R7 makes perfect sense, R13. He's saying that people often just list off The Great Gatsby whenever they want to seem smart or well-read. It's fine if The Great Gatsby really is your favorite book. Just be prepared to justify it, since decades of idiots saying the same thing will cause any truly well-read person to look at you suspiciously.
I agree, R11. The Catcher In The Rye is the favorite book of hipster pseudo-intellectuals.
|by Anonymous||reply 16||11/24/2012|
It achieved a combination of poetic prose and tension that made it memorable. And the message is that rich people don't necessarily get away with murder.
|by Anonymous||reply 17||11/24/2012|
Yes, R13, R7 sounds like worst kind of snob. The dumb kind. And what exactly does reading "something intellectual" even mean?
|by Anonymous||reply 18||11/24/2012|
I read it earlier this year. I really approached it as one to "cross off the list," and in anticipation of the Baz Luhrmann film that was supposed to come out this year (and has been postponed to 2013).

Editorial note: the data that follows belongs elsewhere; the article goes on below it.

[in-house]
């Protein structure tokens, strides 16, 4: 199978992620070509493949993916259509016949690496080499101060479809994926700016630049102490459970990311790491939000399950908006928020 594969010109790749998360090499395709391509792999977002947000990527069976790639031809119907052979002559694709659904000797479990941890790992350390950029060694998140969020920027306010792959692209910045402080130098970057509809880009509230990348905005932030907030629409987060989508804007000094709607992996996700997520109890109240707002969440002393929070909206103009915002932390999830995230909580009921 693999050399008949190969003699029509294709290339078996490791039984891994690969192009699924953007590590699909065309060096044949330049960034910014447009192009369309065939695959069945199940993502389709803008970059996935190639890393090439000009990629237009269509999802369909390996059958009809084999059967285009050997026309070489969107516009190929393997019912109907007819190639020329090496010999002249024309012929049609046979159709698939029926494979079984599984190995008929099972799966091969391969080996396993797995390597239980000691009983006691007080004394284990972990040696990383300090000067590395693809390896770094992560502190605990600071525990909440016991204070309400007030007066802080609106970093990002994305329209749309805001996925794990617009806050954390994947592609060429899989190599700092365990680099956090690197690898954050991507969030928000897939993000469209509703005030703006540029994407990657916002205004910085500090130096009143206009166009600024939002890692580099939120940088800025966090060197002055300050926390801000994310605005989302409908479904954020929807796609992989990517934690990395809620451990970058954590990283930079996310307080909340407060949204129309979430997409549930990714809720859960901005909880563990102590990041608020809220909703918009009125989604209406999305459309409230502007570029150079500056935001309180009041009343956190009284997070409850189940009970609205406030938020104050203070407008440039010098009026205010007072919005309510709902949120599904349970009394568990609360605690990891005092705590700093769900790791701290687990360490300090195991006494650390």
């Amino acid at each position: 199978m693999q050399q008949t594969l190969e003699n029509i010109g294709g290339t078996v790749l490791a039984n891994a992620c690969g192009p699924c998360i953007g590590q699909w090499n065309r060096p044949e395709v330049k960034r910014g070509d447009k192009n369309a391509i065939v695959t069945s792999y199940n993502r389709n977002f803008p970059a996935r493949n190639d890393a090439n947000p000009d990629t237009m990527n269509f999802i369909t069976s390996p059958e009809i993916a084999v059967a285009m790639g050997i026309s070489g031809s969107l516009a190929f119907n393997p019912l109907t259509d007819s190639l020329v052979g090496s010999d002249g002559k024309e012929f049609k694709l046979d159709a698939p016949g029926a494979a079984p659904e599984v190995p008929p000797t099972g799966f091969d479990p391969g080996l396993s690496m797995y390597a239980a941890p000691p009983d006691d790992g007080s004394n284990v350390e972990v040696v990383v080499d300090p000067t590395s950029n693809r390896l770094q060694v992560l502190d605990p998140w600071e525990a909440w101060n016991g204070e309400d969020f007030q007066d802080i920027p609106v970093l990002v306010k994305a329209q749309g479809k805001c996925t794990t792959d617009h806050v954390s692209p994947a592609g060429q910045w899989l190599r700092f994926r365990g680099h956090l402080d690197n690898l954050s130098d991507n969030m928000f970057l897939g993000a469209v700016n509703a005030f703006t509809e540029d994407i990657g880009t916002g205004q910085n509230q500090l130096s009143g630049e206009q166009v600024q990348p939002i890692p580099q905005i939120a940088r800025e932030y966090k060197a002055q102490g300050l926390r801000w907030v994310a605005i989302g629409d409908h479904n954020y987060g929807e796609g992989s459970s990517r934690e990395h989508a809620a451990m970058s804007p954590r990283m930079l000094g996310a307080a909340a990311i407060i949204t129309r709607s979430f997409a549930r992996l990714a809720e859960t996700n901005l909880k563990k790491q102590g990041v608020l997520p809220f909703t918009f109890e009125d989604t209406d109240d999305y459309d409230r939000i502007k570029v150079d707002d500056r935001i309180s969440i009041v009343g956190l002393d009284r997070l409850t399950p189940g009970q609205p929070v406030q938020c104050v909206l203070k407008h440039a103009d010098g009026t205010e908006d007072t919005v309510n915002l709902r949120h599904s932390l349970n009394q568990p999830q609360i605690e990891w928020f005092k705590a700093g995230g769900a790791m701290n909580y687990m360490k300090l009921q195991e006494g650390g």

Now that several months have passed, it's not the characters that I remember, as much as the images Fitzgerald describes -- the green light, the ash heaps, the billowing curtains, the wet lawn, the auto accidents, the lavish parties and drunken revelry -- that defined the early 1920s.
Most of the characters are shallow and superficial, except for one -- the narrator, Nick Carroway. The fact that he leaves the city and returns to the midwest at the end of the book serves as his rejection of the decadent lifestyle he experienced, and his desire to live a more authentic life than he saw in Daisy and Tom, and his dead "hero" Jay Gatsby.